Obesity levels have more than doubled among children and tripled among teens in the past three decades. Today, CDC estimates that 12.5 million kids are obese – nearly 17 percent of children and adolescents in the US. Future of Children author Stephen R. Daniels reports that obesity has serious consequences for children and teens, including health conditions that were previously considered adult-only issues: high blood pressure, nonalcoholic fatty liver disease, hardening of the arteries, and type 2 diabetes, to name a few.
In the Future of Children, author Christina Paxson and colleagues explain that that while researchers have proposed many environmental and policy solutions to the obesity problem, such as regulating the sale of soda in schools or building more sidewalks, several strategies are more promising for the short term. These include in-school, after-school, and child-care initiatives, as well as improving pediatric care. The most effective strategies will involve parents, who play a significant role in obesity prevention from gestation and infancy through adolescence.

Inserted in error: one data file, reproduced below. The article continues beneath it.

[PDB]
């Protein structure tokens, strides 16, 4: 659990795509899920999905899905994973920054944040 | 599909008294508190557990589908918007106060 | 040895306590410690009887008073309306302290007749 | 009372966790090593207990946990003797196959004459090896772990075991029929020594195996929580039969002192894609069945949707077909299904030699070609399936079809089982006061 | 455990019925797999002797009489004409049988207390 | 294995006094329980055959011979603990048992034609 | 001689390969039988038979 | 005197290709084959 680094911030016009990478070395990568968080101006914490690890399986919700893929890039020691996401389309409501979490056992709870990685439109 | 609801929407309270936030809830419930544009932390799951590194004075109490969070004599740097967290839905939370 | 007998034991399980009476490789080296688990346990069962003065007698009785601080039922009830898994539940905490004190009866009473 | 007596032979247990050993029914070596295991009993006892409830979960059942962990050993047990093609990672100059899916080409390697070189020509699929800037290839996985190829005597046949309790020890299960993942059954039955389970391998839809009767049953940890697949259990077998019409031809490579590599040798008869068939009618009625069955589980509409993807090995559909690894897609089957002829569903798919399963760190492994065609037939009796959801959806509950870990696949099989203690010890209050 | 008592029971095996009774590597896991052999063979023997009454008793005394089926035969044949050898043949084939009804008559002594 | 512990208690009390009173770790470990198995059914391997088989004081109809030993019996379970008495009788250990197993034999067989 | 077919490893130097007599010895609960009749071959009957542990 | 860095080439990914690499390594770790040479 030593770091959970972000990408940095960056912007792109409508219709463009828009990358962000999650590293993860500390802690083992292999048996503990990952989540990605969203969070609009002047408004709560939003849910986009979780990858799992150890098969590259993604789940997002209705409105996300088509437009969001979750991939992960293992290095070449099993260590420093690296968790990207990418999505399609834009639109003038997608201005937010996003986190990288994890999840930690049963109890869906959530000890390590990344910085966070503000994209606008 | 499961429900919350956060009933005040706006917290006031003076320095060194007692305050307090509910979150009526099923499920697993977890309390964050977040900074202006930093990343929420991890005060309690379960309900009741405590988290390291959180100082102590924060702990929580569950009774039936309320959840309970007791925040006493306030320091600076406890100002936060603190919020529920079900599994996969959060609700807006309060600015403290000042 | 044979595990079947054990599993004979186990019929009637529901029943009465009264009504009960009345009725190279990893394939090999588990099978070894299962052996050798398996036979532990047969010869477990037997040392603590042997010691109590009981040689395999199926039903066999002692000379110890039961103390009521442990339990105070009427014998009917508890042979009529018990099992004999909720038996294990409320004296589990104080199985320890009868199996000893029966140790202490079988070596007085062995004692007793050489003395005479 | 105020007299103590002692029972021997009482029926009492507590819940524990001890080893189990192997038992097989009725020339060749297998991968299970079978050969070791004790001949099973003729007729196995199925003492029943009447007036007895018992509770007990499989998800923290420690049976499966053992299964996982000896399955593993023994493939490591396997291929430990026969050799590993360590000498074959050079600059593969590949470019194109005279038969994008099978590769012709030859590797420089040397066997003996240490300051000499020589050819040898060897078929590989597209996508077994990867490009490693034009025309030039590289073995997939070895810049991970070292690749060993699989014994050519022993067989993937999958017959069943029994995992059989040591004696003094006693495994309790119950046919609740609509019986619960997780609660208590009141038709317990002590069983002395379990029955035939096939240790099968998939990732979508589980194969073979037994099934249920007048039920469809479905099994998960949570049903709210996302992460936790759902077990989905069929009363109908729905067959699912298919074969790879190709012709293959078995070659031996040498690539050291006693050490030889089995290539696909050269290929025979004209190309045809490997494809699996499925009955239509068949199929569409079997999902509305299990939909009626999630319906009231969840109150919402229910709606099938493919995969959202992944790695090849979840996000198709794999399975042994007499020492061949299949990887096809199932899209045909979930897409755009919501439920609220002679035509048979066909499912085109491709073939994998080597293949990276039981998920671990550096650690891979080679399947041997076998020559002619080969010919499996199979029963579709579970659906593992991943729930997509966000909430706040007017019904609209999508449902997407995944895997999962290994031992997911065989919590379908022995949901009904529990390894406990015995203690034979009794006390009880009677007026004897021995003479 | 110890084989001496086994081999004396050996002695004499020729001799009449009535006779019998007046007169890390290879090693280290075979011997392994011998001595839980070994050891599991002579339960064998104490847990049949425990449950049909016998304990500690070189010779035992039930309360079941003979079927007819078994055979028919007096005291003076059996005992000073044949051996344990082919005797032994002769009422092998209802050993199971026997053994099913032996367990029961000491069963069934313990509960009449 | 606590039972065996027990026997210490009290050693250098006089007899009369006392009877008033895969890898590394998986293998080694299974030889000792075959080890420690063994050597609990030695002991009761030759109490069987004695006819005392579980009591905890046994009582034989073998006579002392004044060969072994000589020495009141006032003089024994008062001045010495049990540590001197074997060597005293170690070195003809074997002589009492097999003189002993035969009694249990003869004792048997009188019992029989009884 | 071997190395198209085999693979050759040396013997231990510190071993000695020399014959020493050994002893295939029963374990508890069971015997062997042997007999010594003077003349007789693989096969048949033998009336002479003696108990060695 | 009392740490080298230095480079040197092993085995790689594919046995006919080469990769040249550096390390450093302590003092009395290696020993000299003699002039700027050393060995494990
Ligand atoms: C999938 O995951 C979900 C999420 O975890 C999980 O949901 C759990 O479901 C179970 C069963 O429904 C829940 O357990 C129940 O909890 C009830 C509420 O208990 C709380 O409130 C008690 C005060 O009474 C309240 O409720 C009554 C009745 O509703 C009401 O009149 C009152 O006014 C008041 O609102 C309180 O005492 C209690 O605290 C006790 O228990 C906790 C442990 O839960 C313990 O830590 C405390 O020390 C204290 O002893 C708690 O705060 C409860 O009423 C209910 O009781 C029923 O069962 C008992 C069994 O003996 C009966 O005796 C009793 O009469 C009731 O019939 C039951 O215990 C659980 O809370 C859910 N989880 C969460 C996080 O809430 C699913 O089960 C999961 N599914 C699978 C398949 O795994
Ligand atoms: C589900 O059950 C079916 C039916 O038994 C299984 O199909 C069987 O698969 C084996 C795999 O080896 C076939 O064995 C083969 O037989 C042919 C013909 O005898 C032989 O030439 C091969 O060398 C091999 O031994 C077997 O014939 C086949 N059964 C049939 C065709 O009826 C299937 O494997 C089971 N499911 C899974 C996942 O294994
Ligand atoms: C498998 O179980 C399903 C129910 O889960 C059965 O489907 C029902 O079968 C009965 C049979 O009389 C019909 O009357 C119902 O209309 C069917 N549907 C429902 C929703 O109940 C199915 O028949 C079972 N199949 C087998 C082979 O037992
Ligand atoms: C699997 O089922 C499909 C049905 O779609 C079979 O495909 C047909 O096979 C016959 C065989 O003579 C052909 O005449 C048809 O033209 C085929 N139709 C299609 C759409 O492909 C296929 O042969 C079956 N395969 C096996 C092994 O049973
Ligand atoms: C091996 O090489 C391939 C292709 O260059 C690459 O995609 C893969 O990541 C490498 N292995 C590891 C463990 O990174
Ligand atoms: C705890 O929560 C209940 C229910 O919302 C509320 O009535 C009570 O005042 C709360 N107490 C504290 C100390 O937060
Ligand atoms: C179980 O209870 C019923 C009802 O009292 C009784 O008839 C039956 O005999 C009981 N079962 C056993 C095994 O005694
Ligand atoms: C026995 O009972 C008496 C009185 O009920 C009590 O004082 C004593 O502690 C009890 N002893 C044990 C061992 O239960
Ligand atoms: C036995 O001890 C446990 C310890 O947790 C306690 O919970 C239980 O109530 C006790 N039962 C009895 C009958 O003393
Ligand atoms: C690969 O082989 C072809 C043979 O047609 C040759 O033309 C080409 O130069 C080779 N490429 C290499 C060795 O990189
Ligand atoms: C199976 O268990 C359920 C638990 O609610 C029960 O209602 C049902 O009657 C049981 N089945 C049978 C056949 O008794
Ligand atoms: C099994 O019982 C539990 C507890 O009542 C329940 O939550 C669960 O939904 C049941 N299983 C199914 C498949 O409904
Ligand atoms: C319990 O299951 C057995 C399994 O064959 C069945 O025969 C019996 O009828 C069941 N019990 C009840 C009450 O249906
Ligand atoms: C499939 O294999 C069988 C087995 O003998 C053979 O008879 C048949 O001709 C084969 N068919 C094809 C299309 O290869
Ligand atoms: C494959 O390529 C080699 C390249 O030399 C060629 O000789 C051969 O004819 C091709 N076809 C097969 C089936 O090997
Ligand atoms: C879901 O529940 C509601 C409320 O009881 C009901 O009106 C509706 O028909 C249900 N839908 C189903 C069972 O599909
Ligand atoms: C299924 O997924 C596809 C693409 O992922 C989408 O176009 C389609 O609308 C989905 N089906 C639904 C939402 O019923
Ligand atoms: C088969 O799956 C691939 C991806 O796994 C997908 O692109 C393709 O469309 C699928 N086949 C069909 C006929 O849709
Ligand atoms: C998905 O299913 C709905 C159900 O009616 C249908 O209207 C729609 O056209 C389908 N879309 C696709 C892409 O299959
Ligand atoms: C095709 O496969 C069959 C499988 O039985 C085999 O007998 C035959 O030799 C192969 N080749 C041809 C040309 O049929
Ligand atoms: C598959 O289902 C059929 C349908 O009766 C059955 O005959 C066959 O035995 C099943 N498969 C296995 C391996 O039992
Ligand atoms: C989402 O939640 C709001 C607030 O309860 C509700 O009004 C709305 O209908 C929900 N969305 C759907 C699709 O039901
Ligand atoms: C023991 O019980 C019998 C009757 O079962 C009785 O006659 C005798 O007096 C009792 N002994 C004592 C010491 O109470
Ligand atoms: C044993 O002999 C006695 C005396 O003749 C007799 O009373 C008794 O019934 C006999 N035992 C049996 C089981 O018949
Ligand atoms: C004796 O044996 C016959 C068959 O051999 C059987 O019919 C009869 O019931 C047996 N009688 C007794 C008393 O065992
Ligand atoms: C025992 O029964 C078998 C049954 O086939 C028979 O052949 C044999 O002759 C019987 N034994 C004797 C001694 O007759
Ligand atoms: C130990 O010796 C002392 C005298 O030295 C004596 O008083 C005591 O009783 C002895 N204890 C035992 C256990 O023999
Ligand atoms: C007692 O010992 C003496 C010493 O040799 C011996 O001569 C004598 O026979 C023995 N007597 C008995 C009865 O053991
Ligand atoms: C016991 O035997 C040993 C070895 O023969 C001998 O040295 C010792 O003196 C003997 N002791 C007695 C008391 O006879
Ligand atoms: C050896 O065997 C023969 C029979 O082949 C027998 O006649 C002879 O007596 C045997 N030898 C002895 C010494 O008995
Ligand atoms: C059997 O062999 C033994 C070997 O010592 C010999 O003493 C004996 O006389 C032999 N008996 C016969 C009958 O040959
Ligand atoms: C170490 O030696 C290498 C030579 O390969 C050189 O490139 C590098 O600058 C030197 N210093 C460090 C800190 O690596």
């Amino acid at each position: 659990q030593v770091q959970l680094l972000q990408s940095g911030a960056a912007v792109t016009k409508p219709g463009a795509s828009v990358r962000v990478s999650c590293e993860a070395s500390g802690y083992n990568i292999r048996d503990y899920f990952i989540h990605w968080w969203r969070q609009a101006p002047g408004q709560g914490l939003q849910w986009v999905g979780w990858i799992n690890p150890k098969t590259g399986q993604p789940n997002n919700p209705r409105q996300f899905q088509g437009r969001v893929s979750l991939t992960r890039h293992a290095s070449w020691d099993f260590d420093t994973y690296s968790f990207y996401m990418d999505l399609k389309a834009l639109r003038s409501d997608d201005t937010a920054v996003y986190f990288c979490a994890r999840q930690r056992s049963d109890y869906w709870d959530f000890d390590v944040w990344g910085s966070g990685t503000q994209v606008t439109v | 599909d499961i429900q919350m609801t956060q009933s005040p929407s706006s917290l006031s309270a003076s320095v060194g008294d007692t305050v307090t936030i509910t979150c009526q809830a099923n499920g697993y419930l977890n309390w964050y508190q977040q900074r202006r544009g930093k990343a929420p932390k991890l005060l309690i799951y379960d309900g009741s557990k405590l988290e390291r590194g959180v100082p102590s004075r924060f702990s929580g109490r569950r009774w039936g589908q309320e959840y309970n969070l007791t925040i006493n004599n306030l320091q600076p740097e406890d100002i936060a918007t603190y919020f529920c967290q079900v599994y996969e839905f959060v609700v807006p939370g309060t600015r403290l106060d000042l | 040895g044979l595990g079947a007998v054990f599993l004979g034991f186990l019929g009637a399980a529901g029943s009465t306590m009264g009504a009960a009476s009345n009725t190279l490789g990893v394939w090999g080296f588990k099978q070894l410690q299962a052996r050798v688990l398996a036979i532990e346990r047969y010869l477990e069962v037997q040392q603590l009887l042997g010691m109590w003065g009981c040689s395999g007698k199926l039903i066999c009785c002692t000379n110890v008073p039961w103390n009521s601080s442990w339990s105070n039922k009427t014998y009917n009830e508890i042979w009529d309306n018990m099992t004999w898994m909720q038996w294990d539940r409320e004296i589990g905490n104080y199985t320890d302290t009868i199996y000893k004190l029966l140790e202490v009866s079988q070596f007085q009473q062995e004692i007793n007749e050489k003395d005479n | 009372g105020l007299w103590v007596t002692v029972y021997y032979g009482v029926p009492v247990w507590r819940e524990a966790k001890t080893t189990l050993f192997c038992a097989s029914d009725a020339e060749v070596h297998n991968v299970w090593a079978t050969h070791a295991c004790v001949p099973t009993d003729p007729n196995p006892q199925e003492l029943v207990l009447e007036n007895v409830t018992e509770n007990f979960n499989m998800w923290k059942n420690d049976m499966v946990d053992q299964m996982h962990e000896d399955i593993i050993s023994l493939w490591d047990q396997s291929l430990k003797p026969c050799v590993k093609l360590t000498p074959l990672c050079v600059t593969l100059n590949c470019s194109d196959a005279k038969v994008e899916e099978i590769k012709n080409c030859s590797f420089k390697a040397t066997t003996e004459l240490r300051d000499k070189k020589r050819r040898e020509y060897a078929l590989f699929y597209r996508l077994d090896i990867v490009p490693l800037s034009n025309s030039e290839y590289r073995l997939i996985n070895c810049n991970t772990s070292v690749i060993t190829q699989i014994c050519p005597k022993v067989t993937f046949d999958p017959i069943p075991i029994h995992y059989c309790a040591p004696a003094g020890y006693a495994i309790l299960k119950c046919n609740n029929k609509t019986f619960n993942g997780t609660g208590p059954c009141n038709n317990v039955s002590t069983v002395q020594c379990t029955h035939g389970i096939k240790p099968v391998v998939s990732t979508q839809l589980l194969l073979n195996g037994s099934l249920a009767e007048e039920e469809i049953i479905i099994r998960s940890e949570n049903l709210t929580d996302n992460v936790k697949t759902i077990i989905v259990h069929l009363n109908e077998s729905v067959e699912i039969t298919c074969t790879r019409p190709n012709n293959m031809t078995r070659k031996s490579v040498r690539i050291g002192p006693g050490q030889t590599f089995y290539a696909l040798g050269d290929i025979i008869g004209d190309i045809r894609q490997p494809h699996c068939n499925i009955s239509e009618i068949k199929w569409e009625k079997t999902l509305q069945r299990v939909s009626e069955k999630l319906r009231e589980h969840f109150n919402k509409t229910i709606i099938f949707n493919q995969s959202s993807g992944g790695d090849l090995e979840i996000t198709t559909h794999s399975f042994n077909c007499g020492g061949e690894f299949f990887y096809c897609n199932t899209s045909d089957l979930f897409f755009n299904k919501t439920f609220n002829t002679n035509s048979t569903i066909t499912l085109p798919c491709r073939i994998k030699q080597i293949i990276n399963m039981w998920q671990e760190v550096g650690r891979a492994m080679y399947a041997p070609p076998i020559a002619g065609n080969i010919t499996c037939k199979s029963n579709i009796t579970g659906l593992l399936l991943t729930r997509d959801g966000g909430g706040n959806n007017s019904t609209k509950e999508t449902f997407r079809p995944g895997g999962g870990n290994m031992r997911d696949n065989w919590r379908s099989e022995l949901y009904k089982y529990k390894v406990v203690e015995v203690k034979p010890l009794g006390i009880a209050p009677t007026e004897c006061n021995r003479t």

Time Magazine recently highlighted a five-month intervention program in which parents and children learned about healthy eating and exercise, and parents learned how to set limits and teach their children to monitor their own eating. In addition, these families met for 20 minutes with their physician every two weeks to be weighed and receive advice and reading material. Results showed significant weight loss in the treatment group, while the control group continued to gain weight.
Future of Children author Ana C. Lindsay and colleagues explain, “By better understanding their own role in influencing their child’s dietary practices, physical activity, sedentary behaviors, and ultimately weight status, parents can learn how to create a healthful nutrition environment in their home, provide opportunities for physical activity, discourage sedentary behaviors such as TV viewing, and serve as role models themselves.” For more information on research-based childhood obesity intervention, see the Future of Children issue on Childhood Obesity.